With some members expressing concern about its possible deployment and fear of fueling mistrust against the Los Angeles Police Department, the City Council has delayed for 60 days a vote on whether to accept a donation of a $278,000 dog-like, four-legged robot for use in SWAT operations.
The “Quadruped Unmanned Ground Vehicle” is being donated to the LAPD‘s Metropolitan Division by the Los Angeles Police Foundation. But dozens of activists loudly protested during Tuesday’s council meeting, saying the device would become a tool for the LAPD to harass and conduct surveillance of Black and Brown communities.
One speaker boldly claimed the robot will be used “to punish and torture people.”
Others denounced the machinery as something nobody wants, and claimed it would add more military-style equipment to a municipal police agency.
“Nobody wants this,” activist Eddie Jones told the council. “For the love of God, do the right thing and vote this measure down.”
Several council members, including Eunisses Hernandez and Hugo Soto-Martinez, vowed to oppose the donation, despite repeated assurances from LAPD representatives that the device would be used only in SWAT or hazardous-materials or search-and-rescue operations. Police also insisted that the robot will never be equipped with any sort of weapons or facial-recognition technology, nor would it be used in any type of patrol operations.
Hernandez said she has “grave concerns” about the device, saying it “does not make our communities safer.” She also questioned longer-term costs of the donated item, such as extended warranties and training.
“How does accepting this donation make our city safer, and how is it fiscally responsible?” she asked.
Soto-Martinez added, “At the heart of these questions is, does the community trust the LAPD? And I think the answer is no.”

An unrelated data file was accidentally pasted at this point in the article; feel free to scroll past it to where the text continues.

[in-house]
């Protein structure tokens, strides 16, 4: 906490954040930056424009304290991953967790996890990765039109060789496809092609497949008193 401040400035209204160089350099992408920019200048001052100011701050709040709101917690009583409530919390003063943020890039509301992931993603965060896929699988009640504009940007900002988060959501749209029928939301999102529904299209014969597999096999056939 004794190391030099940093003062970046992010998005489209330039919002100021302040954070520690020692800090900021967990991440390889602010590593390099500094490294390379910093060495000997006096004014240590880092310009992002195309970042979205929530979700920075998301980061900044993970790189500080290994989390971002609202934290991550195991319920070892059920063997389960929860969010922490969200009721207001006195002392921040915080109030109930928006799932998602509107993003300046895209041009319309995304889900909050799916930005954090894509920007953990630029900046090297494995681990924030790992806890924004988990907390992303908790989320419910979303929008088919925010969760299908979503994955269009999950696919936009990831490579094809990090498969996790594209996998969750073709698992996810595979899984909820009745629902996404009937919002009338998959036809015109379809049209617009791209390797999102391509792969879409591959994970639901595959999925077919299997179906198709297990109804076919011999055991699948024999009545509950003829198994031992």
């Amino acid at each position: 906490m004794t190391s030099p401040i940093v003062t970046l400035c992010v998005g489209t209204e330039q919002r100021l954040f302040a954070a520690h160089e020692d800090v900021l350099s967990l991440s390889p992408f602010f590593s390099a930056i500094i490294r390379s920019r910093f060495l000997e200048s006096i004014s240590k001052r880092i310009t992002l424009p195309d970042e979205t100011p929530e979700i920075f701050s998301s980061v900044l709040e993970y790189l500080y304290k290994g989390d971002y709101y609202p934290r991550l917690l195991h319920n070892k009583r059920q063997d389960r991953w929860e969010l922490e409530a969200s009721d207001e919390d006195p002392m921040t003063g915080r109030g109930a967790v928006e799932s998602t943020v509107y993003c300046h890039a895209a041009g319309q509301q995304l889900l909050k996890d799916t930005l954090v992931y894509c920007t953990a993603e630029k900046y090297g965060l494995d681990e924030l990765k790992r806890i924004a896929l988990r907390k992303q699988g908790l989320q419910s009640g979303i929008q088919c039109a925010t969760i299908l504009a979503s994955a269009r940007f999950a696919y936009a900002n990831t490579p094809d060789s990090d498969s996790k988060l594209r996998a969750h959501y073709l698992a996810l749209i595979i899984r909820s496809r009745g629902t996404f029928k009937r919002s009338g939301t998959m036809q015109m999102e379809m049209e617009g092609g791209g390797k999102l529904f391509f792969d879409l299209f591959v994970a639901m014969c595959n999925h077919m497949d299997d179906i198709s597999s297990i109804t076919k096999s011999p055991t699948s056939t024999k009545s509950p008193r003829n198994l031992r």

Other council members, however, defended the donation as adding a tool that would assist officers engaged in life-threatening situations.
Councilman John Lee noted that the ground-based robot is nimble and can perform tasks such as opening doors and accessing areas that aerial drones cannot, providing a valuable tool in cases such as a barricade situation or other standoff.
“This has the ability to save lives,” Lee said.
Councilwoman Traci Park said she would never support something that “violates our constitutional rights” or puts the city on a path to a “dystopian” or “Orwellian” future.
“That’s not what we are talking about today,” Park said.
She said accepting the donation “will enhance safety for law enforcement and Angelenos by providing police officers with very much needed situational awareness technology in extremely high-risk situations.”
After listening to nearly three hours of debate, Council President Paul Krekorian called for a 60-day delay in the vote, saying it would provide more time for council members to become more aware of the deployment policies for the device, and possibly to impose some conditions on accepting the donation, such as receiving assurances about how and when the robot would be used.